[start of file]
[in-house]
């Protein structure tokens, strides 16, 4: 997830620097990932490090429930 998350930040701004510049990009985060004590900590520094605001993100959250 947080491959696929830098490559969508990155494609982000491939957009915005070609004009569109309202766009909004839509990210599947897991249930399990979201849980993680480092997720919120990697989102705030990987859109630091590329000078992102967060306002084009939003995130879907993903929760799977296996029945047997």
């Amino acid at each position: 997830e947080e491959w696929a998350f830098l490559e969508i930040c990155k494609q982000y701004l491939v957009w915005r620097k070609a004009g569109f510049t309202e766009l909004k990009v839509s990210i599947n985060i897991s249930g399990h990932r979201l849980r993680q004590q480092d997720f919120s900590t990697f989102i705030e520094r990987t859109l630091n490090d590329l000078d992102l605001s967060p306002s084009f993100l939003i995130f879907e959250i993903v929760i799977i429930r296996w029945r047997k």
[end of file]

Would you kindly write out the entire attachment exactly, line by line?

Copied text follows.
[in-house]
């Protein structure tokens, strides 16, 4: 997830620097990932490090429930 998350930040701004510049990009985060004590900590520094605001993100959250 947080491959696929830098490559969508990155494609982000491939957009915005070609004009569109309202766009909004839509990210599947897991249930399990979201849980993680480092997720919120990697989102705030990987859109630091590329000078992102967060306002084009939003995130879907993903929760799977296996029945047997």
């Amino acid at each position: 997830e947080e491959w696929a998350f830098l490559e969508i930040c990155k494609q982000y701004l491939v957009w915005r620097k070609a004009g569109f510049t309202e766009l909004k990009v839509s990210i599947n985060i897991s249930g399990h990932r979201l849980r993680q004590q480092d997720f919120s900590t990697f989102i705030e520094r990987t859109l630091n490090d590329l000078d992102l605001s967060p306002s084009f993100l939003i995130f879907e959250i993903v929760i799977i429930r296996w029945r047997k």